Editor: Ruth Cowen
Publisher: Simon & Schuster UK
Publisher: March 2012
My Rating: 3.5/5
As I’m sure you know, this year starts the centenary ‘celebrations’ for the First World War – this means plenty of documentaries and books being published about it. Until recently I knew very little about the First World War (I think the dates were pretty much all I knew), so reading these diaries was a way for me to try and connect with this time. The version I read was edited by Ruth Cowen, with a foreword by Michael Morpurgo, and I don’t know if that made a difference to my reading experience (though I found the notes attached very useful).
I didn’t really know what to expect when I picked up this book, but I knew I wanted to understand what it was like in the First World War. While Edith Appleton’s diaries do cross that time, I found them very lacking in emotion or personality which made it very difficult for me to connect with her. Most of her entries are blunt documentations of how many men came in or died, which was a bit of a disappointment for me.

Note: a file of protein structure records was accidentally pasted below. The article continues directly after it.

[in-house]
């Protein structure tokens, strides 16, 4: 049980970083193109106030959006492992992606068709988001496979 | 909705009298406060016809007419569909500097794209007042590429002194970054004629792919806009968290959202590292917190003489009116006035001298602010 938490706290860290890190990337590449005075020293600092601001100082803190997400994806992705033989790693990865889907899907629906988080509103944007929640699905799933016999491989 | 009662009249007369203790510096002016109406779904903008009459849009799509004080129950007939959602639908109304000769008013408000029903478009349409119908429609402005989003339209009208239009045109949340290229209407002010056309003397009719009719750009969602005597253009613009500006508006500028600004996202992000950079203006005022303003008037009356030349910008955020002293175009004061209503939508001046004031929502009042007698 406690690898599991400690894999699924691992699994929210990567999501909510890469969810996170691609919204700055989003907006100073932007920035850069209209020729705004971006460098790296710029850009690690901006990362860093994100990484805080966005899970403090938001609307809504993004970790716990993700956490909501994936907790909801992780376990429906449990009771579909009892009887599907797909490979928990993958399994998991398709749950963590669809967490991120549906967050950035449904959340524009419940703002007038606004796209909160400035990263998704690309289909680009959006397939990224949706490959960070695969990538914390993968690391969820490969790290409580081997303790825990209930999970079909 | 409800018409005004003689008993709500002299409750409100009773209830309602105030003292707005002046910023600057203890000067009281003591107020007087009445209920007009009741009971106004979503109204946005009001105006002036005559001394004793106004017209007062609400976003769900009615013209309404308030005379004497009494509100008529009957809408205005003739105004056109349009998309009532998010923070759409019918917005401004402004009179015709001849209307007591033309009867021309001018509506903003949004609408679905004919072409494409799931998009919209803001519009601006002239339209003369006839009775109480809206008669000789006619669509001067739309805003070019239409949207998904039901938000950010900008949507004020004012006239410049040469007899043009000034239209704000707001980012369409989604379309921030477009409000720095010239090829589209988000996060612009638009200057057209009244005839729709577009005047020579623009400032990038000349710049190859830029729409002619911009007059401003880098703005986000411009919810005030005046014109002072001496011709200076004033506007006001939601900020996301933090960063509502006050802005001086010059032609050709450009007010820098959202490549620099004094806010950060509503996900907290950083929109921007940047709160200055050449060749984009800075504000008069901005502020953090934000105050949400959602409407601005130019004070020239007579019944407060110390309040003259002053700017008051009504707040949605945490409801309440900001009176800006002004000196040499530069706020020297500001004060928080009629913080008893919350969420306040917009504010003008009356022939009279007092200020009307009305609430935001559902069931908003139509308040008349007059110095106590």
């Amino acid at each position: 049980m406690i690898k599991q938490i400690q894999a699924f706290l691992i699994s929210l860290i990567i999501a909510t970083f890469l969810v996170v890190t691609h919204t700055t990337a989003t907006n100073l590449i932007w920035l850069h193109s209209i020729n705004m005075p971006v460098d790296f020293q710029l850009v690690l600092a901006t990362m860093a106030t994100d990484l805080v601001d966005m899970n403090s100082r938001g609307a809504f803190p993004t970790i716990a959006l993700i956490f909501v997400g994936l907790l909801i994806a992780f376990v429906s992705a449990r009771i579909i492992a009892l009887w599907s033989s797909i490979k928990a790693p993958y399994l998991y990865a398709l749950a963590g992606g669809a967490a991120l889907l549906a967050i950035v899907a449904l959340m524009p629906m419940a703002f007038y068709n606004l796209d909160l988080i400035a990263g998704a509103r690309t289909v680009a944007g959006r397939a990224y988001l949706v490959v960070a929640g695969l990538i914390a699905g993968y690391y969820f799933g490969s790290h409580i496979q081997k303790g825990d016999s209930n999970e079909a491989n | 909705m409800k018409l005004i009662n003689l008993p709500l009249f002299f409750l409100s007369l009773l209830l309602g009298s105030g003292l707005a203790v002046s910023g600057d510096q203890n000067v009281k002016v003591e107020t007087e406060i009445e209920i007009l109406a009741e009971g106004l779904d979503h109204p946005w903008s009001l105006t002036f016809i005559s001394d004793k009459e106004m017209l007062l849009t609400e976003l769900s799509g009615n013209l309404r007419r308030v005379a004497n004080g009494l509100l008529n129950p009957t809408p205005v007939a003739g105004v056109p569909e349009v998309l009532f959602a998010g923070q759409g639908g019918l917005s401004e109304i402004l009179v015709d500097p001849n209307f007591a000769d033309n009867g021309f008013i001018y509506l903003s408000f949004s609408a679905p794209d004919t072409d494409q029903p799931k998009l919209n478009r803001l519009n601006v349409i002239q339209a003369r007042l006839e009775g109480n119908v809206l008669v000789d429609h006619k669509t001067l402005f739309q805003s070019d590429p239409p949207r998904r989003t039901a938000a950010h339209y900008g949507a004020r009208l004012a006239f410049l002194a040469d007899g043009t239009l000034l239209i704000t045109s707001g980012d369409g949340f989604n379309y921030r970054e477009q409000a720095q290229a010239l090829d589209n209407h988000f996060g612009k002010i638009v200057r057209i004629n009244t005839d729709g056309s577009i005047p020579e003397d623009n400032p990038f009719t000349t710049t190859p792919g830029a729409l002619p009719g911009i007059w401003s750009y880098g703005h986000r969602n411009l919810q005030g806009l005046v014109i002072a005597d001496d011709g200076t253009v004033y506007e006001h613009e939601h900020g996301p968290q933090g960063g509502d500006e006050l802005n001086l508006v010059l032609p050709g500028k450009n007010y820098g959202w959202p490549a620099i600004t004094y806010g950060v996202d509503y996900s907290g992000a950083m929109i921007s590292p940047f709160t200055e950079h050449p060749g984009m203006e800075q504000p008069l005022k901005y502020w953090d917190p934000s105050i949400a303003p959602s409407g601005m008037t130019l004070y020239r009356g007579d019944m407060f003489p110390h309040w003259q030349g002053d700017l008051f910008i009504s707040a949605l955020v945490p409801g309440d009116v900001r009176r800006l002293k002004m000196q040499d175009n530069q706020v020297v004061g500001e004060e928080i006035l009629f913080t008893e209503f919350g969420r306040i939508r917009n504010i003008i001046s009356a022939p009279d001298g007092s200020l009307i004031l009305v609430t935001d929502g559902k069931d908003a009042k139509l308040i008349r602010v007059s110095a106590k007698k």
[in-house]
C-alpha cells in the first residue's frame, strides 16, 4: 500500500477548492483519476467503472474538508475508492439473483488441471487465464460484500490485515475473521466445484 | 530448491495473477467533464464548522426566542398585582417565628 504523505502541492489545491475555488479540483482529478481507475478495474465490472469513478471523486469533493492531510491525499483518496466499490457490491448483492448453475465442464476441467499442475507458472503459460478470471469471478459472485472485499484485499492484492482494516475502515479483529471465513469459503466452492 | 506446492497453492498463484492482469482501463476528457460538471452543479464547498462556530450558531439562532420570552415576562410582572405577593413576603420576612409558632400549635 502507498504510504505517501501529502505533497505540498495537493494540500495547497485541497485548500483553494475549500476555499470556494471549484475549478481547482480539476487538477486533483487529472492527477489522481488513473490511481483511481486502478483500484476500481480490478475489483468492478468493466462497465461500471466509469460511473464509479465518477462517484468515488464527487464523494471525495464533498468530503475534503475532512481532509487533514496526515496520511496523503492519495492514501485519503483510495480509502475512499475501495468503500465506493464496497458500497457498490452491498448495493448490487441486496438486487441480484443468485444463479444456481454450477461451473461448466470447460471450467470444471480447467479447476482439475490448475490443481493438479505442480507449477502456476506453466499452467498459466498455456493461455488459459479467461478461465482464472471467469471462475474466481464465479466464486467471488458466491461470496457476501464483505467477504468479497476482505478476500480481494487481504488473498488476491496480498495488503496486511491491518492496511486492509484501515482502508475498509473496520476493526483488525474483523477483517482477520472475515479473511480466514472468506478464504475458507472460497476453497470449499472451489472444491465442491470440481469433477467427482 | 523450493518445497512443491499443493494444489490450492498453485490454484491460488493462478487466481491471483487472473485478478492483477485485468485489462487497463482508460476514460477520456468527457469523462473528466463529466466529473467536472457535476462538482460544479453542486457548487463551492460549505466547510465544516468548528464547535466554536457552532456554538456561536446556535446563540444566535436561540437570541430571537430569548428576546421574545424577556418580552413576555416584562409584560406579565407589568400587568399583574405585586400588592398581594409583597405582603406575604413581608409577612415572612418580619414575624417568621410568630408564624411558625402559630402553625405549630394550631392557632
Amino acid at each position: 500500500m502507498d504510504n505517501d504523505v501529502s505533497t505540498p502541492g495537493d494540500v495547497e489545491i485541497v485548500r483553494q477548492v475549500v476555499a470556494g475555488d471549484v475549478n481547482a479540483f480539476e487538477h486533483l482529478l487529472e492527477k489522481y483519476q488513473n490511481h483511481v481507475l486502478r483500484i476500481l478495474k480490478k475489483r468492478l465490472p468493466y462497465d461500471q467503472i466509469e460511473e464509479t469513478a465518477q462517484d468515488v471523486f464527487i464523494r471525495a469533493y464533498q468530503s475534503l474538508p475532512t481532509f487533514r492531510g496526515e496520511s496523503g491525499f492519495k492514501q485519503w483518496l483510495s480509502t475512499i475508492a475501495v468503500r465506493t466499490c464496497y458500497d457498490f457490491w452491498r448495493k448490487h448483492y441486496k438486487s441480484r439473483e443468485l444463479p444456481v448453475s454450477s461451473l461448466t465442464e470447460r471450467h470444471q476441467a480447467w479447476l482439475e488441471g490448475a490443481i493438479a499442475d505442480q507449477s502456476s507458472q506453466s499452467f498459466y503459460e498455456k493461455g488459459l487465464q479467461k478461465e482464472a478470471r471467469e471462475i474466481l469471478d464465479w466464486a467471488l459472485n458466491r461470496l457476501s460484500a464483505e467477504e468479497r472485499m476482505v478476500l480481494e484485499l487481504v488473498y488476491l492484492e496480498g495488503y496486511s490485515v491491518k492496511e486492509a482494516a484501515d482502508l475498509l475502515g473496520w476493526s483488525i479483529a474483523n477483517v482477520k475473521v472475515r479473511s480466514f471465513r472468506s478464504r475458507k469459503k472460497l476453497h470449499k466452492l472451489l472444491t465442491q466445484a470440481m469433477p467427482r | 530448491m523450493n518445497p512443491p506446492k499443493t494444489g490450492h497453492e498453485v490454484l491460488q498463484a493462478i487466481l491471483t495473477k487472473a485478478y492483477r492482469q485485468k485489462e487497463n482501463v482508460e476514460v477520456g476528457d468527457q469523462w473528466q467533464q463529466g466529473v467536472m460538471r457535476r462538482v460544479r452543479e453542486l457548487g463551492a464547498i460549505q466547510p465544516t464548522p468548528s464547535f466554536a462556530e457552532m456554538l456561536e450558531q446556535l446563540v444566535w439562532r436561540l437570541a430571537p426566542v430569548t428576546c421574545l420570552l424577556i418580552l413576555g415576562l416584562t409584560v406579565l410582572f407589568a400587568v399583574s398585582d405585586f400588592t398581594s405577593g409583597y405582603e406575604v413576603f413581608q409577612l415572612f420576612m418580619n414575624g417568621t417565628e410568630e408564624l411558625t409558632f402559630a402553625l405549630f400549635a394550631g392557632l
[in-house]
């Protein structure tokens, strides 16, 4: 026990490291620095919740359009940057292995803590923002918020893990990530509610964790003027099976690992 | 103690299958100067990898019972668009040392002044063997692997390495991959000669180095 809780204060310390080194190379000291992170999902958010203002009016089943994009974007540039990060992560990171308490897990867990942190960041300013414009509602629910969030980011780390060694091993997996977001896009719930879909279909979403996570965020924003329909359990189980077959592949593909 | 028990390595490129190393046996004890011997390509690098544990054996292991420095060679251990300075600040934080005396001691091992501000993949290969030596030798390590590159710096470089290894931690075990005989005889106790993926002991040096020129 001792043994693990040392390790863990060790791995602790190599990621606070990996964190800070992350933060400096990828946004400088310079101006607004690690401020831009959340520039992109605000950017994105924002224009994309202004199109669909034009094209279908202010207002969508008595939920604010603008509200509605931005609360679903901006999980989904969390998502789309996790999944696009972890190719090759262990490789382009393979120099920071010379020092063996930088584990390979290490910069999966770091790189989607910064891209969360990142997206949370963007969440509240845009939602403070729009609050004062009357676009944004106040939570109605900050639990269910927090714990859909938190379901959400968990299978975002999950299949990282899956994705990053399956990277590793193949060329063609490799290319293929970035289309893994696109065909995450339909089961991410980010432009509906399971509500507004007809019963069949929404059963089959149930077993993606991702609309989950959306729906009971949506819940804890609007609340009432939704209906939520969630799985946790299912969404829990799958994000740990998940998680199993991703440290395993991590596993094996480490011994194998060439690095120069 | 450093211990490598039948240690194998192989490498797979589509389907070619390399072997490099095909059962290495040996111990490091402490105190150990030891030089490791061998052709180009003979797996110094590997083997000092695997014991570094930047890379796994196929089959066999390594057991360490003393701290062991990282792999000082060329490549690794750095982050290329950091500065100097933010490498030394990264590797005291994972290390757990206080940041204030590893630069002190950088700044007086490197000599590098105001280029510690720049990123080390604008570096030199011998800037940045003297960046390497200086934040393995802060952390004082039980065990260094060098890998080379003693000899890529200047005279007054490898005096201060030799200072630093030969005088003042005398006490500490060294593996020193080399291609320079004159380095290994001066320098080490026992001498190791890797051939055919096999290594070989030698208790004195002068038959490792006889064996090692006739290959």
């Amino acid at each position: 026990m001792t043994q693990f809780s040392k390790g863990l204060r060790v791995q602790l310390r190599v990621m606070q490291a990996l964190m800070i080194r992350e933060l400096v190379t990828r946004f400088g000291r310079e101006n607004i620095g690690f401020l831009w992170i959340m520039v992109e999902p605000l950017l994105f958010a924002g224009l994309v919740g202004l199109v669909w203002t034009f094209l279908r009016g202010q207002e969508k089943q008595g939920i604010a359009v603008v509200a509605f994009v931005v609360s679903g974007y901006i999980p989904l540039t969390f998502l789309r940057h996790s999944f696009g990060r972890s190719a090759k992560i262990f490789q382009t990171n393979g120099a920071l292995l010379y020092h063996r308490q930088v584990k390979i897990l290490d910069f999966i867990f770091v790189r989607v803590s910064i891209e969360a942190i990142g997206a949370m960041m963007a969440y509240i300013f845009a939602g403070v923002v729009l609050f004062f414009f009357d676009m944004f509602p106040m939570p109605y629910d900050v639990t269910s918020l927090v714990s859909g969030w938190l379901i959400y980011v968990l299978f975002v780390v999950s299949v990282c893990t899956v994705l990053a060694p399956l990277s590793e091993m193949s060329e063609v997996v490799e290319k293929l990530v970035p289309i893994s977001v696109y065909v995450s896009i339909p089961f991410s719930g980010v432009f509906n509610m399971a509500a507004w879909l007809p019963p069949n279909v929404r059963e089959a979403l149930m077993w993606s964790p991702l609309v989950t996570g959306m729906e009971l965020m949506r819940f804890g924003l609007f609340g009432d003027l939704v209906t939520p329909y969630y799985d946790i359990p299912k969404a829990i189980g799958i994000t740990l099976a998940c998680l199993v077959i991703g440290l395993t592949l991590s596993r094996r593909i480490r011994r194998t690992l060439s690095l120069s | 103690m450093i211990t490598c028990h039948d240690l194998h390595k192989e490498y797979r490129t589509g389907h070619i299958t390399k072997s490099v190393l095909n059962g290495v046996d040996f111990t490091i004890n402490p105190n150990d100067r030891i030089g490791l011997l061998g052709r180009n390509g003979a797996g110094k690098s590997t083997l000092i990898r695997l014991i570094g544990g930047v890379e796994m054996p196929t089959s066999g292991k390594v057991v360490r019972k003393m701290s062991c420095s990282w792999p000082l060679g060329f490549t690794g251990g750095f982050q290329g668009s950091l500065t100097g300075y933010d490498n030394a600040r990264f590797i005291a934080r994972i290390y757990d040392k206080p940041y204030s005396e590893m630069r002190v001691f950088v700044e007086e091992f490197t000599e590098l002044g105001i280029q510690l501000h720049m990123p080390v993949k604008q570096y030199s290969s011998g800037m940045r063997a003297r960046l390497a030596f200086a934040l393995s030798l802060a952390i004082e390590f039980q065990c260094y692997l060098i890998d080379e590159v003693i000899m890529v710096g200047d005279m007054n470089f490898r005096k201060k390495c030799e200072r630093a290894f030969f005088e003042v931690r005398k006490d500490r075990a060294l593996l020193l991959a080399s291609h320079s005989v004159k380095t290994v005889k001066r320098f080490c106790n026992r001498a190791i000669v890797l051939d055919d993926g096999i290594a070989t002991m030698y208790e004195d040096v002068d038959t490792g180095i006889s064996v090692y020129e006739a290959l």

However, towards the end of her diaries (the last year or so), Appleton starts mentioning more what she has heard about the war – where the men were, who was winning, etc. It was at this point that I started ‘enjoying’ (I say ‘enjoying’ as who enjoys reading about war?) the diary, as I finally felt I was seeing a glimpse into what it was like. I found it especially hard not to slam the book down every time she mentioned the Germans, as she always was unsympathetic and mean about them. I get that the Germans were the enemy, and she was no doubt influenced by the paraphernalia of the time, but personally I struggled to understand how she could treat and look after them when she was so filled with disgust at their smell, for example. As a reader I felt having this reaction was good, as it meant I was finally connecting (albeit negatively) with the writer.
Unfortunately there are areas of the diaries that are missing, which I guess is to only be expected, but I felt it most at the end as it was abrupt, and I really wanted to know about the rest of her journey home.
I would recommend this book to anyone wishing to understand the numbers side of the First World War, but feel it probably isn’t the best if you are looking to experience that time in an emotional way. Overall I found it an interesting read, though not one I am likely to go back to (though it would be a great referencing tool if the First World War is a particular interest).